Drugs regulator urges GPs to review cardiovascular risk before prescribing ibuprofen
GPs are being warned to check patients’ risk for cardiovascular disease carefully before initiating long-term ibuprofen, particularly at high doses, following a review by the European drugs regulator.
European Medicines Agency (EMA) advisors have recommended that the product information for ibuprofen should be updated to warn about a ‘small’ increase in risk of heart attacks and strokes when the drug is taken at high doses, after their review showed the risks with high-dose ibuprofen - 2,400 mg or more per day - were similar to those seen with certain other NSAIDs, including COX-2 inhibitors and diclofenac.
The recommendations for ibuprofen also apply to the similar drug dexibuprofen, for which a high dose is 1,200 mg per day or higher.
The Committee did not recommend any change in advice on use of ibuprofen at lower doses up 1,200 mg per day - the highest dose generally used for over-the-counter ibuprofen tablets.
The EMA’s Pharmacovigilance Risk Assessment Committee was tasked with reviewing the evidence on ibuprofen last June.
It has now concluded that while the benefits of ibuprofen outweigh the risks overall, the product information should be updated to highlight that ‘high doses of ibuprofen (2,400 mg per day or higher) should be avoided in patients with serious underlying heart or circulatory conditions, such as heart failure, heart disease and circulatory problems, or in those who have previously had a heart attack or stroke’.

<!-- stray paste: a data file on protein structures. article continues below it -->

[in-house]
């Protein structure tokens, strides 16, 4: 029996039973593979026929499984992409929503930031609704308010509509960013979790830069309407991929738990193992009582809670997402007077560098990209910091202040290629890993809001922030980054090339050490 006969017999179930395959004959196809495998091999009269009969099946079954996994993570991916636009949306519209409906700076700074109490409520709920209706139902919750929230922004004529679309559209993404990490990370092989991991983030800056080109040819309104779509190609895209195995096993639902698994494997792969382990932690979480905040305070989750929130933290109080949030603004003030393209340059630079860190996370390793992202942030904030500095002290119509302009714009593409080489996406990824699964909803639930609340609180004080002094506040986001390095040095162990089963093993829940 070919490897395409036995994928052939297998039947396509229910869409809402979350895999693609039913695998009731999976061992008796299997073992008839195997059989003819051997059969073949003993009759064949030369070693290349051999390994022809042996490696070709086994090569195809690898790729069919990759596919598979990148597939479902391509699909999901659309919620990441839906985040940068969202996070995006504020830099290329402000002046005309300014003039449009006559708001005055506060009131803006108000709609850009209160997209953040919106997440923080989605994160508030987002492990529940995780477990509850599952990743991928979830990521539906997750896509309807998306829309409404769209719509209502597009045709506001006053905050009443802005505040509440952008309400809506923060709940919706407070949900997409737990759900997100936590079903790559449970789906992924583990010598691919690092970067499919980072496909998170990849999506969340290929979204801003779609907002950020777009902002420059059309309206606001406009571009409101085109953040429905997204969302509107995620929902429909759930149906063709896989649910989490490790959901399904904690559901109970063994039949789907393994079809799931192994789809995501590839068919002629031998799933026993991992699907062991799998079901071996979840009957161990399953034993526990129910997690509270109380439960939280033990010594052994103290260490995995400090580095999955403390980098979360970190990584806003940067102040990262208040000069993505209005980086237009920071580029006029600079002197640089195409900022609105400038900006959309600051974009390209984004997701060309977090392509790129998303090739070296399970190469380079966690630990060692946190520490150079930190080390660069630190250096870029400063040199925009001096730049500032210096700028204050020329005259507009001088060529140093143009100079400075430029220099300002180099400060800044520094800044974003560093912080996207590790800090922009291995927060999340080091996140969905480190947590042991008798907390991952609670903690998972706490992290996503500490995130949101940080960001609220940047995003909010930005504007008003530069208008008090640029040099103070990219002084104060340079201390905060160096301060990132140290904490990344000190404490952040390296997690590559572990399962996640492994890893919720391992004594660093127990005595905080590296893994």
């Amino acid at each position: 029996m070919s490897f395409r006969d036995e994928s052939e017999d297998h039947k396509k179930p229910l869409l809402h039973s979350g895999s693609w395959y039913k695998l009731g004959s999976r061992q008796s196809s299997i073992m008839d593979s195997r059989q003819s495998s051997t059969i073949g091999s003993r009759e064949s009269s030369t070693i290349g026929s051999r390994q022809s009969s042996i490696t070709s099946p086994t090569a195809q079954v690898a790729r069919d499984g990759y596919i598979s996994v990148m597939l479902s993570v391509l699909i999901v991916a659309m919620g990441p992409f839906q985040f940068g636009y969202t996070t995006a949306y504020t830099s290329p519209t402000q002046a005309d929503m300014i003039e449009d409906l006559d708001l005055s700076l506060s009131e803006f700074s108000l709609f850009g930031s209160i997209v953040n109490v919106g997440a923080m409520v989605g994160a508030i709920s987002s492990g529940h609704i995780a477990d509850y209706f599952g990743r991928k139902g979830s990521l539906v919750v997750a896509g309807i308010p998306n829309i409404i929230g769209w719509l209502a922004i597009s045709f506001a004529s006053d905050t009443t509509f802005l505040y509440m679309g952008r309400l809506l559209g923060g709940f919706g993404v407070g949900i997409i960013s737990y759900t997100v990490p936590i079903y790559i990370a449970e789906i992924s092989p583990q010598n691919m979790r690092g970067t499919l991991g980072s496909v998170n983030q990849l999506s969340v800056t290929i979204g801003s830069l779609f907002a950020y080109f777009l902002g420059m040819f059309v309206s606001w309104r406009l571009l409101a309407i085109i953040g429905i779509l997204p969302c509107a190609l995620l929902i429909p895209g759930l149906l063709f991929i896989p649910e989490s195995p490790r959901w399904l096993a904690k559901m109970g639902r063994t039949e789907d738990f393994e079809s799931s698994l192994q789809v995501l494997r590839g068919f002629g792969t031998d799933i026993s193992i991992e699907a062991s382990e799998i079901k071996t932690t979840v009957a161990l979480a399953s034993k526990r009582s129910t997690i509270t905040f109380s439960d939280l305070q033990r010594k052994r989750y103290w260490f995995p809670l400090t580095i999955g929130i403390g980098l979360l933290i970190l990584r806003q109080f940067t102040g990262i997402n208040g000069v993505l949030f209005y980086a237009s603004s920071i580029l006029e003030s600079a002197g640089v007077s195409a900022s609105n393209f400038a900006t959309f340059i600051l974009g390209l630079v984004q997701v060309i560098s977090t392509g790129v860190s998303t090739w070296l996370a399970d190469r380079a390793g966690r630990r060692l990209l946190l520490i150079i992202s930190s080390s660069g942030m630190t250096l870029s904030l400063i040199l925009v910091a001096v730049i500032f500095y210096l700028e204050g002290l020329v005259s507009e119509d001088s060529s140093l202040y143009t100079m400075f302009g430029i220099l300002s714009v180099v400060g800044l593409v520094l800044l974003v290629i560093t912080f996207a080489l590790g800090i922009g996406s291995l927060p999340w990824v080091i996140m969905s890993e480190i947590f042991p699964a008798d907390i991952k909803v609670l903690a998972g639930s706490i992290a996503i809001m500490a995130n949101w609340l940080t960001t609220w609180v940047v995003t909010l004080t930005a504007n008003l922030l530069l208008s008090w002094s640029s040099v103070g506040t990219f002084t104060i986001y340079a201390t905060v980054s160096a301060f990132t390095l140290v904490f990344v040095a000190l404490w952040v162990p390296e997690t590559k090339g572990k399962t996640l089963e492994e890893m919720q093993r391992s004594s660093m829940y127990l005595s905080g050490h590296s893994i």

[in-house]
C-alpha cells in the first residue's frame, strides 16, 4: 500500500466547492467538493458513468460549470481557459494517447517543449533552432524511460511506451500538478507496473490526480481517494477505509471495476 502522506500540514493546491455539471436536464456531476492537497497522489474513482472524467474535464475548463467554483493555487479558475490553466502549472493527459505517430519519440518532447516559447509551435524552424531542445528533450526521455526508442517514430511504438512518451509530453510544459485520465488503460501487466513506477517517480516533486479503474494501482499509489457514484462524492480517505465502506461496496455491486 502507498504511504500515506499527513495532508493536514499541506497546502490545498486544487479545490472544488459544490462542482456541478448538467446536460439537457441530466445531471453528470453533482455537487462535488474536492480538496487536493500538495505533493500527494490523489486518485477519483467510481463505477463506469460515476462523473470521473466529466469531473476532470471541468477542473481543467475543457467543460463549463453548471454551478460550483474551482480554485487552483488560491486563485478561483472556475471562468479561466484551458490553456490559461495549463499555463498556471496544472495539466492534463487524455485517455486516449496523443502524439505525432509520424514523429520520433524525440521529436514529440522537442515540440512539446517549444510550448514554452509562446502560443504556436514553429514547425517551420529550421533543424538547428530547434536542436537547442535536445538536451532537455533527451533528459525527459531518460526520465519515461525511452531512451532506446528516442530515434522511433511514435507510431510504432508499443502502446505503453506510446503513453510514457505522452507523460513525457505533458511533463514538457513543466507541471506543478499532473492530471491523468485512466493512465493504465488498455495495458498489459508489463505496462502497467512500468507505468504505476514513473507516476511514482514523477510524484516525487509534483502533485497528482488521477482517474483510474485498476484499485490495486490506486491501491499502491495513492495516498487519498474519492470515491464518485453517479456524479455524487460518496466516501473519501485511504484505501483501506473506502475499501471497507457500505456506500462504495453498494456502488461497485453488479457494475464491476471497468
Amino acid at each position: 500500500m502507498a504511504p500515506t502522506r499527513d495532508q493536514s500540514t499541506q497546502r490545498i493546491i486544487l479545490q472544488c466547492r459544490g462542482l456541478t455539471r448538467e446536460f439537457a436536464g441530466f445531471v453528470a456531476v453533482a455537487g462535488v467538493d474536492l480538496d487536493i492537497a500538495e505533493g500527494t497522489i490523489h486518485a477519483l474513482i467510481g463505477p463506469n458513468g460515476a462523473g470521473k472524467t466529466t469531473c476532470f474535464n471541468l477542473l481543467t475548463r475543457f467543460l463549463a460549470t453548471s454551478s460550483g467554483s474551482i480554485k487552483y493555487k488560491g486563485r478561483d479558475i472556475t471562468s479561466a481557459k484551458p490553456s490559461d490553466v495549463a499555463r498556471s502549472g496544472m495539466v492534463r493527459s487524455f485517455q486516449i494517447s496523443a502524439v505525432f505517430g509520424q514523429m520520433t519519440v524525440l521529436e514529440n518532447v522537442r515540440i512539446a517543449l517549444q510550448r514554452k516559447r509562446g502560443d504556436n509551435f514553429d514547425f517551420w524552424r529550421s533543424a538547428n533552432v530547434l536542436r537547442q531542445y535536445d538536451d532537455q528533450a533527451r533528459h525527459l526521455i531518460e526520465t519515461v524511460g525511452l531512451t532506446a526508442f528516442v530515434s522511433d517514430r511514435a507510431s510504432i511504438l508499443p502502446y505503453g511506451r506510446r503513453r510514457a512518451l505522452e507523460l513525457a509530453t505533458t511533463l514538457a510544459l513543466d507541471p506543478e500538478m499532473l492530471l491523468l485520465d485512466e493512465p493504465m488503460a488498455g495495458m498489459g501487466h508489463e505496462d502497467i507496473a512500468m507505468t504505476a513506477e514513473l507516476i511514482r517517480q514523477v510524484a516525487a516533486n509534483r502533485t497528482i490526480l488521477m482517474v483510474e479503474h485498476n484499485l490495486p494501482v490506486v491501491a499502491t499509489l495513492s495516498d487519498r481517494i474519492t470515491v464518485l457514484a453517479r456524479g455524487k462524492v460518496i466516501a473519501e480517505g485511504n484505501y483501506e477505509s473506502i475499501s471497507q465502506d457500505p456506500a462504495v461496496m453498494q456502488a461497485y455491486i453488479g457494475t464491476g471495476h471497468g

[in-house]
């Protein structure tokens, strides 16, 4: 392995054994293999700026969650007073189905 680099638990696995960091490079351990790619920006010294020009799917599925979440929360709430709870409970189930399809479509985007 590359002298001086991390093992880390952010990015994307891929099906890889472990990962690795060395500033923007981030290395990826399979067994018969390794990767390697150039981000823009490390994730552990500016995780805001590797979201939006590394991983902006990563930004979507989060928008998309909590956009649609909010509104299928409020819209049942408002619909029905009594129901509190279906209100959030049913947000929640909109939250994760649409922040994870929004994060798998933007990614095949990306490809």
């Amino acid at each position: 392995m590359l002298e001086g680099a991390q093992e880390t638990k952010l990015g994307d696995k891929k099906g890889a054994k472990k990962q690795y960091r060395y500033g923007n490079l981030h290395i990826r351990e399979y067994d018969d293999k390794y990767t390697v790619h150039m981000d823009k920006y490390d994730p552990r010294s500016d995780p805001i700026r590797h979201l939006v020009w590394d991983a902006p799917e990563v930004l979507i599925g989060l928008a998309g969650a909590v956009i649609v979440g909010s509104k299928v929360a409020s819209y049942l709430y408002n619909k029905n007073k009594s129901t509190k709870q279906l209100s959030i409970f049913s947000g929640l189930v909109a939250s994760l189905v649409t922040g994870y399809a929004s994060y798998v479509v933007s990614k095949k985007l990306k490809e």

The Committee added that ‘doctors should carefully assess a patient’s risk factors for heart or circulatory conditions, before initiating long-term treatment with ibuprofen, particularly if high doses are required’, and that ‘risk factors for these conditions include smoking, high blood pressure, diabetes and high blood cholesterol’.
The experts also ruled that information about a potential interaction between ibuprofen and low-dose aspirin should be added to the product information. However they added that there is still uncertainty about the effect, and that occasional use of ibuprofen should not affect the benefits of low-dose aspirin for heart disease prevention.